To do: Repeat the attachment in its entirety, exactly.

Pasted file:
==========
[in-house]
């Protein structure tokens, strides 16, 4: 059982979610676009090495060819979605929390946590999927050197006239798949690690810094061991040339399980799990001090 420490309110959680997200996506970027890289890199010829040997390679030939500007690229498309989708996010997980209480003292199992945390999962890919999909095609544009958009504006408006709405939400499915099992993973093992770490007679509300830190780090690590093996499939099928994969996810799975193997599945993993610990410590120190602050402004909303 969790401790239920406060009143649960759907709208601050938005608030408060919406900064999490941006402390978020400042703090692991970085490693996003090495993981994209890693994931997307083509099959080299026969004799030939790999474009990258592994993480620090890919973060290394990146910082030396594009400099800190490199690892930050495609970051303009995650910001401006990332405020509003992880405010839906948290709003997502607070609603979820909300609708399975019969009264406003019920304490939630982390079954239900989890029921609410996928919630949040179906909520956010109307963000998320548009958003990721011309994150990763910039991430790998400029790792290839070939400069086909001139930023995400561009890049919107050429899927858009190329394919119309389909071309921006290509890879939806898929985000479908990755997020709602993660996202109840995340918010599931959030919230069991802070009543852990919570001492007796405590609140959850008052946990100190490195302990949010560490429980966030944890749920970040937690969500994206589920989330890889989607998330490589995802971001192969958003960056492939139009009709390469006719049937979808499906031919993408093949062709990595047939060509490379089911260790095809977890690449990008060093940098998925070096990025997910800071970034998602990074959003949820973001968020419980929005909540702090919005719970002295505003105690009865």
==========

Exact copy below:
[in-house]
């Protein structure tokens, strides 16, 4: 059982979610676009090495060819979605929390946590999927050197006239798949690690810094061991040339399980799990001090 420490309110959680997200996506970027890289890199010829040997390679030939500007690229498309989708996010997980209480003292199992945390999962890919999909095609544009958009504006408006709405939400499915099992993973093992770490007679509300830190780090690590093996499939099928994969996810799975193997599945993993610990410590120190602050402004909303 969790401790239920406060009143649960759907709208601050938005608030408060919406900064999490941006402390978020400042703090692991970085490693996003090495993981994209890693994931997307083509099959080299026969004799030939790999474009990258592994993480620090890919973060290394990146910082030396594009400099800190490199690892930050495609970051303009995650910001401006990332405020509003992880405010839906948290709003997502607070609603979820909300609708399975019969009264406003019920304490939630982390079954239900989890029921609410996928919630949040179906909520956010109307963000998320548009958003990721011309994150990763910039991430790998400029790792290839070939400069086909001139930023995400561009890049919107050429899927858009190329394919119309389909071309921006290509890879939806898929985000479908990755997020709602993660996202109840995340918010599931959030919230069991802070009543852990919570001492007796405590609140959850008052946990100190490195302990949010560490429980966030944890749920970040937690969500994206589920989330890889989607998330490589995802971001192969958003960056492939139009009709390469006719049937979808499906031919993408093949062709990595047939060509490379089911260790095809977890690449990008060093940098998925070096990025997910800071970034998602990074959003949820973001968020419980929005909540702090919005719970002295505003105690009865």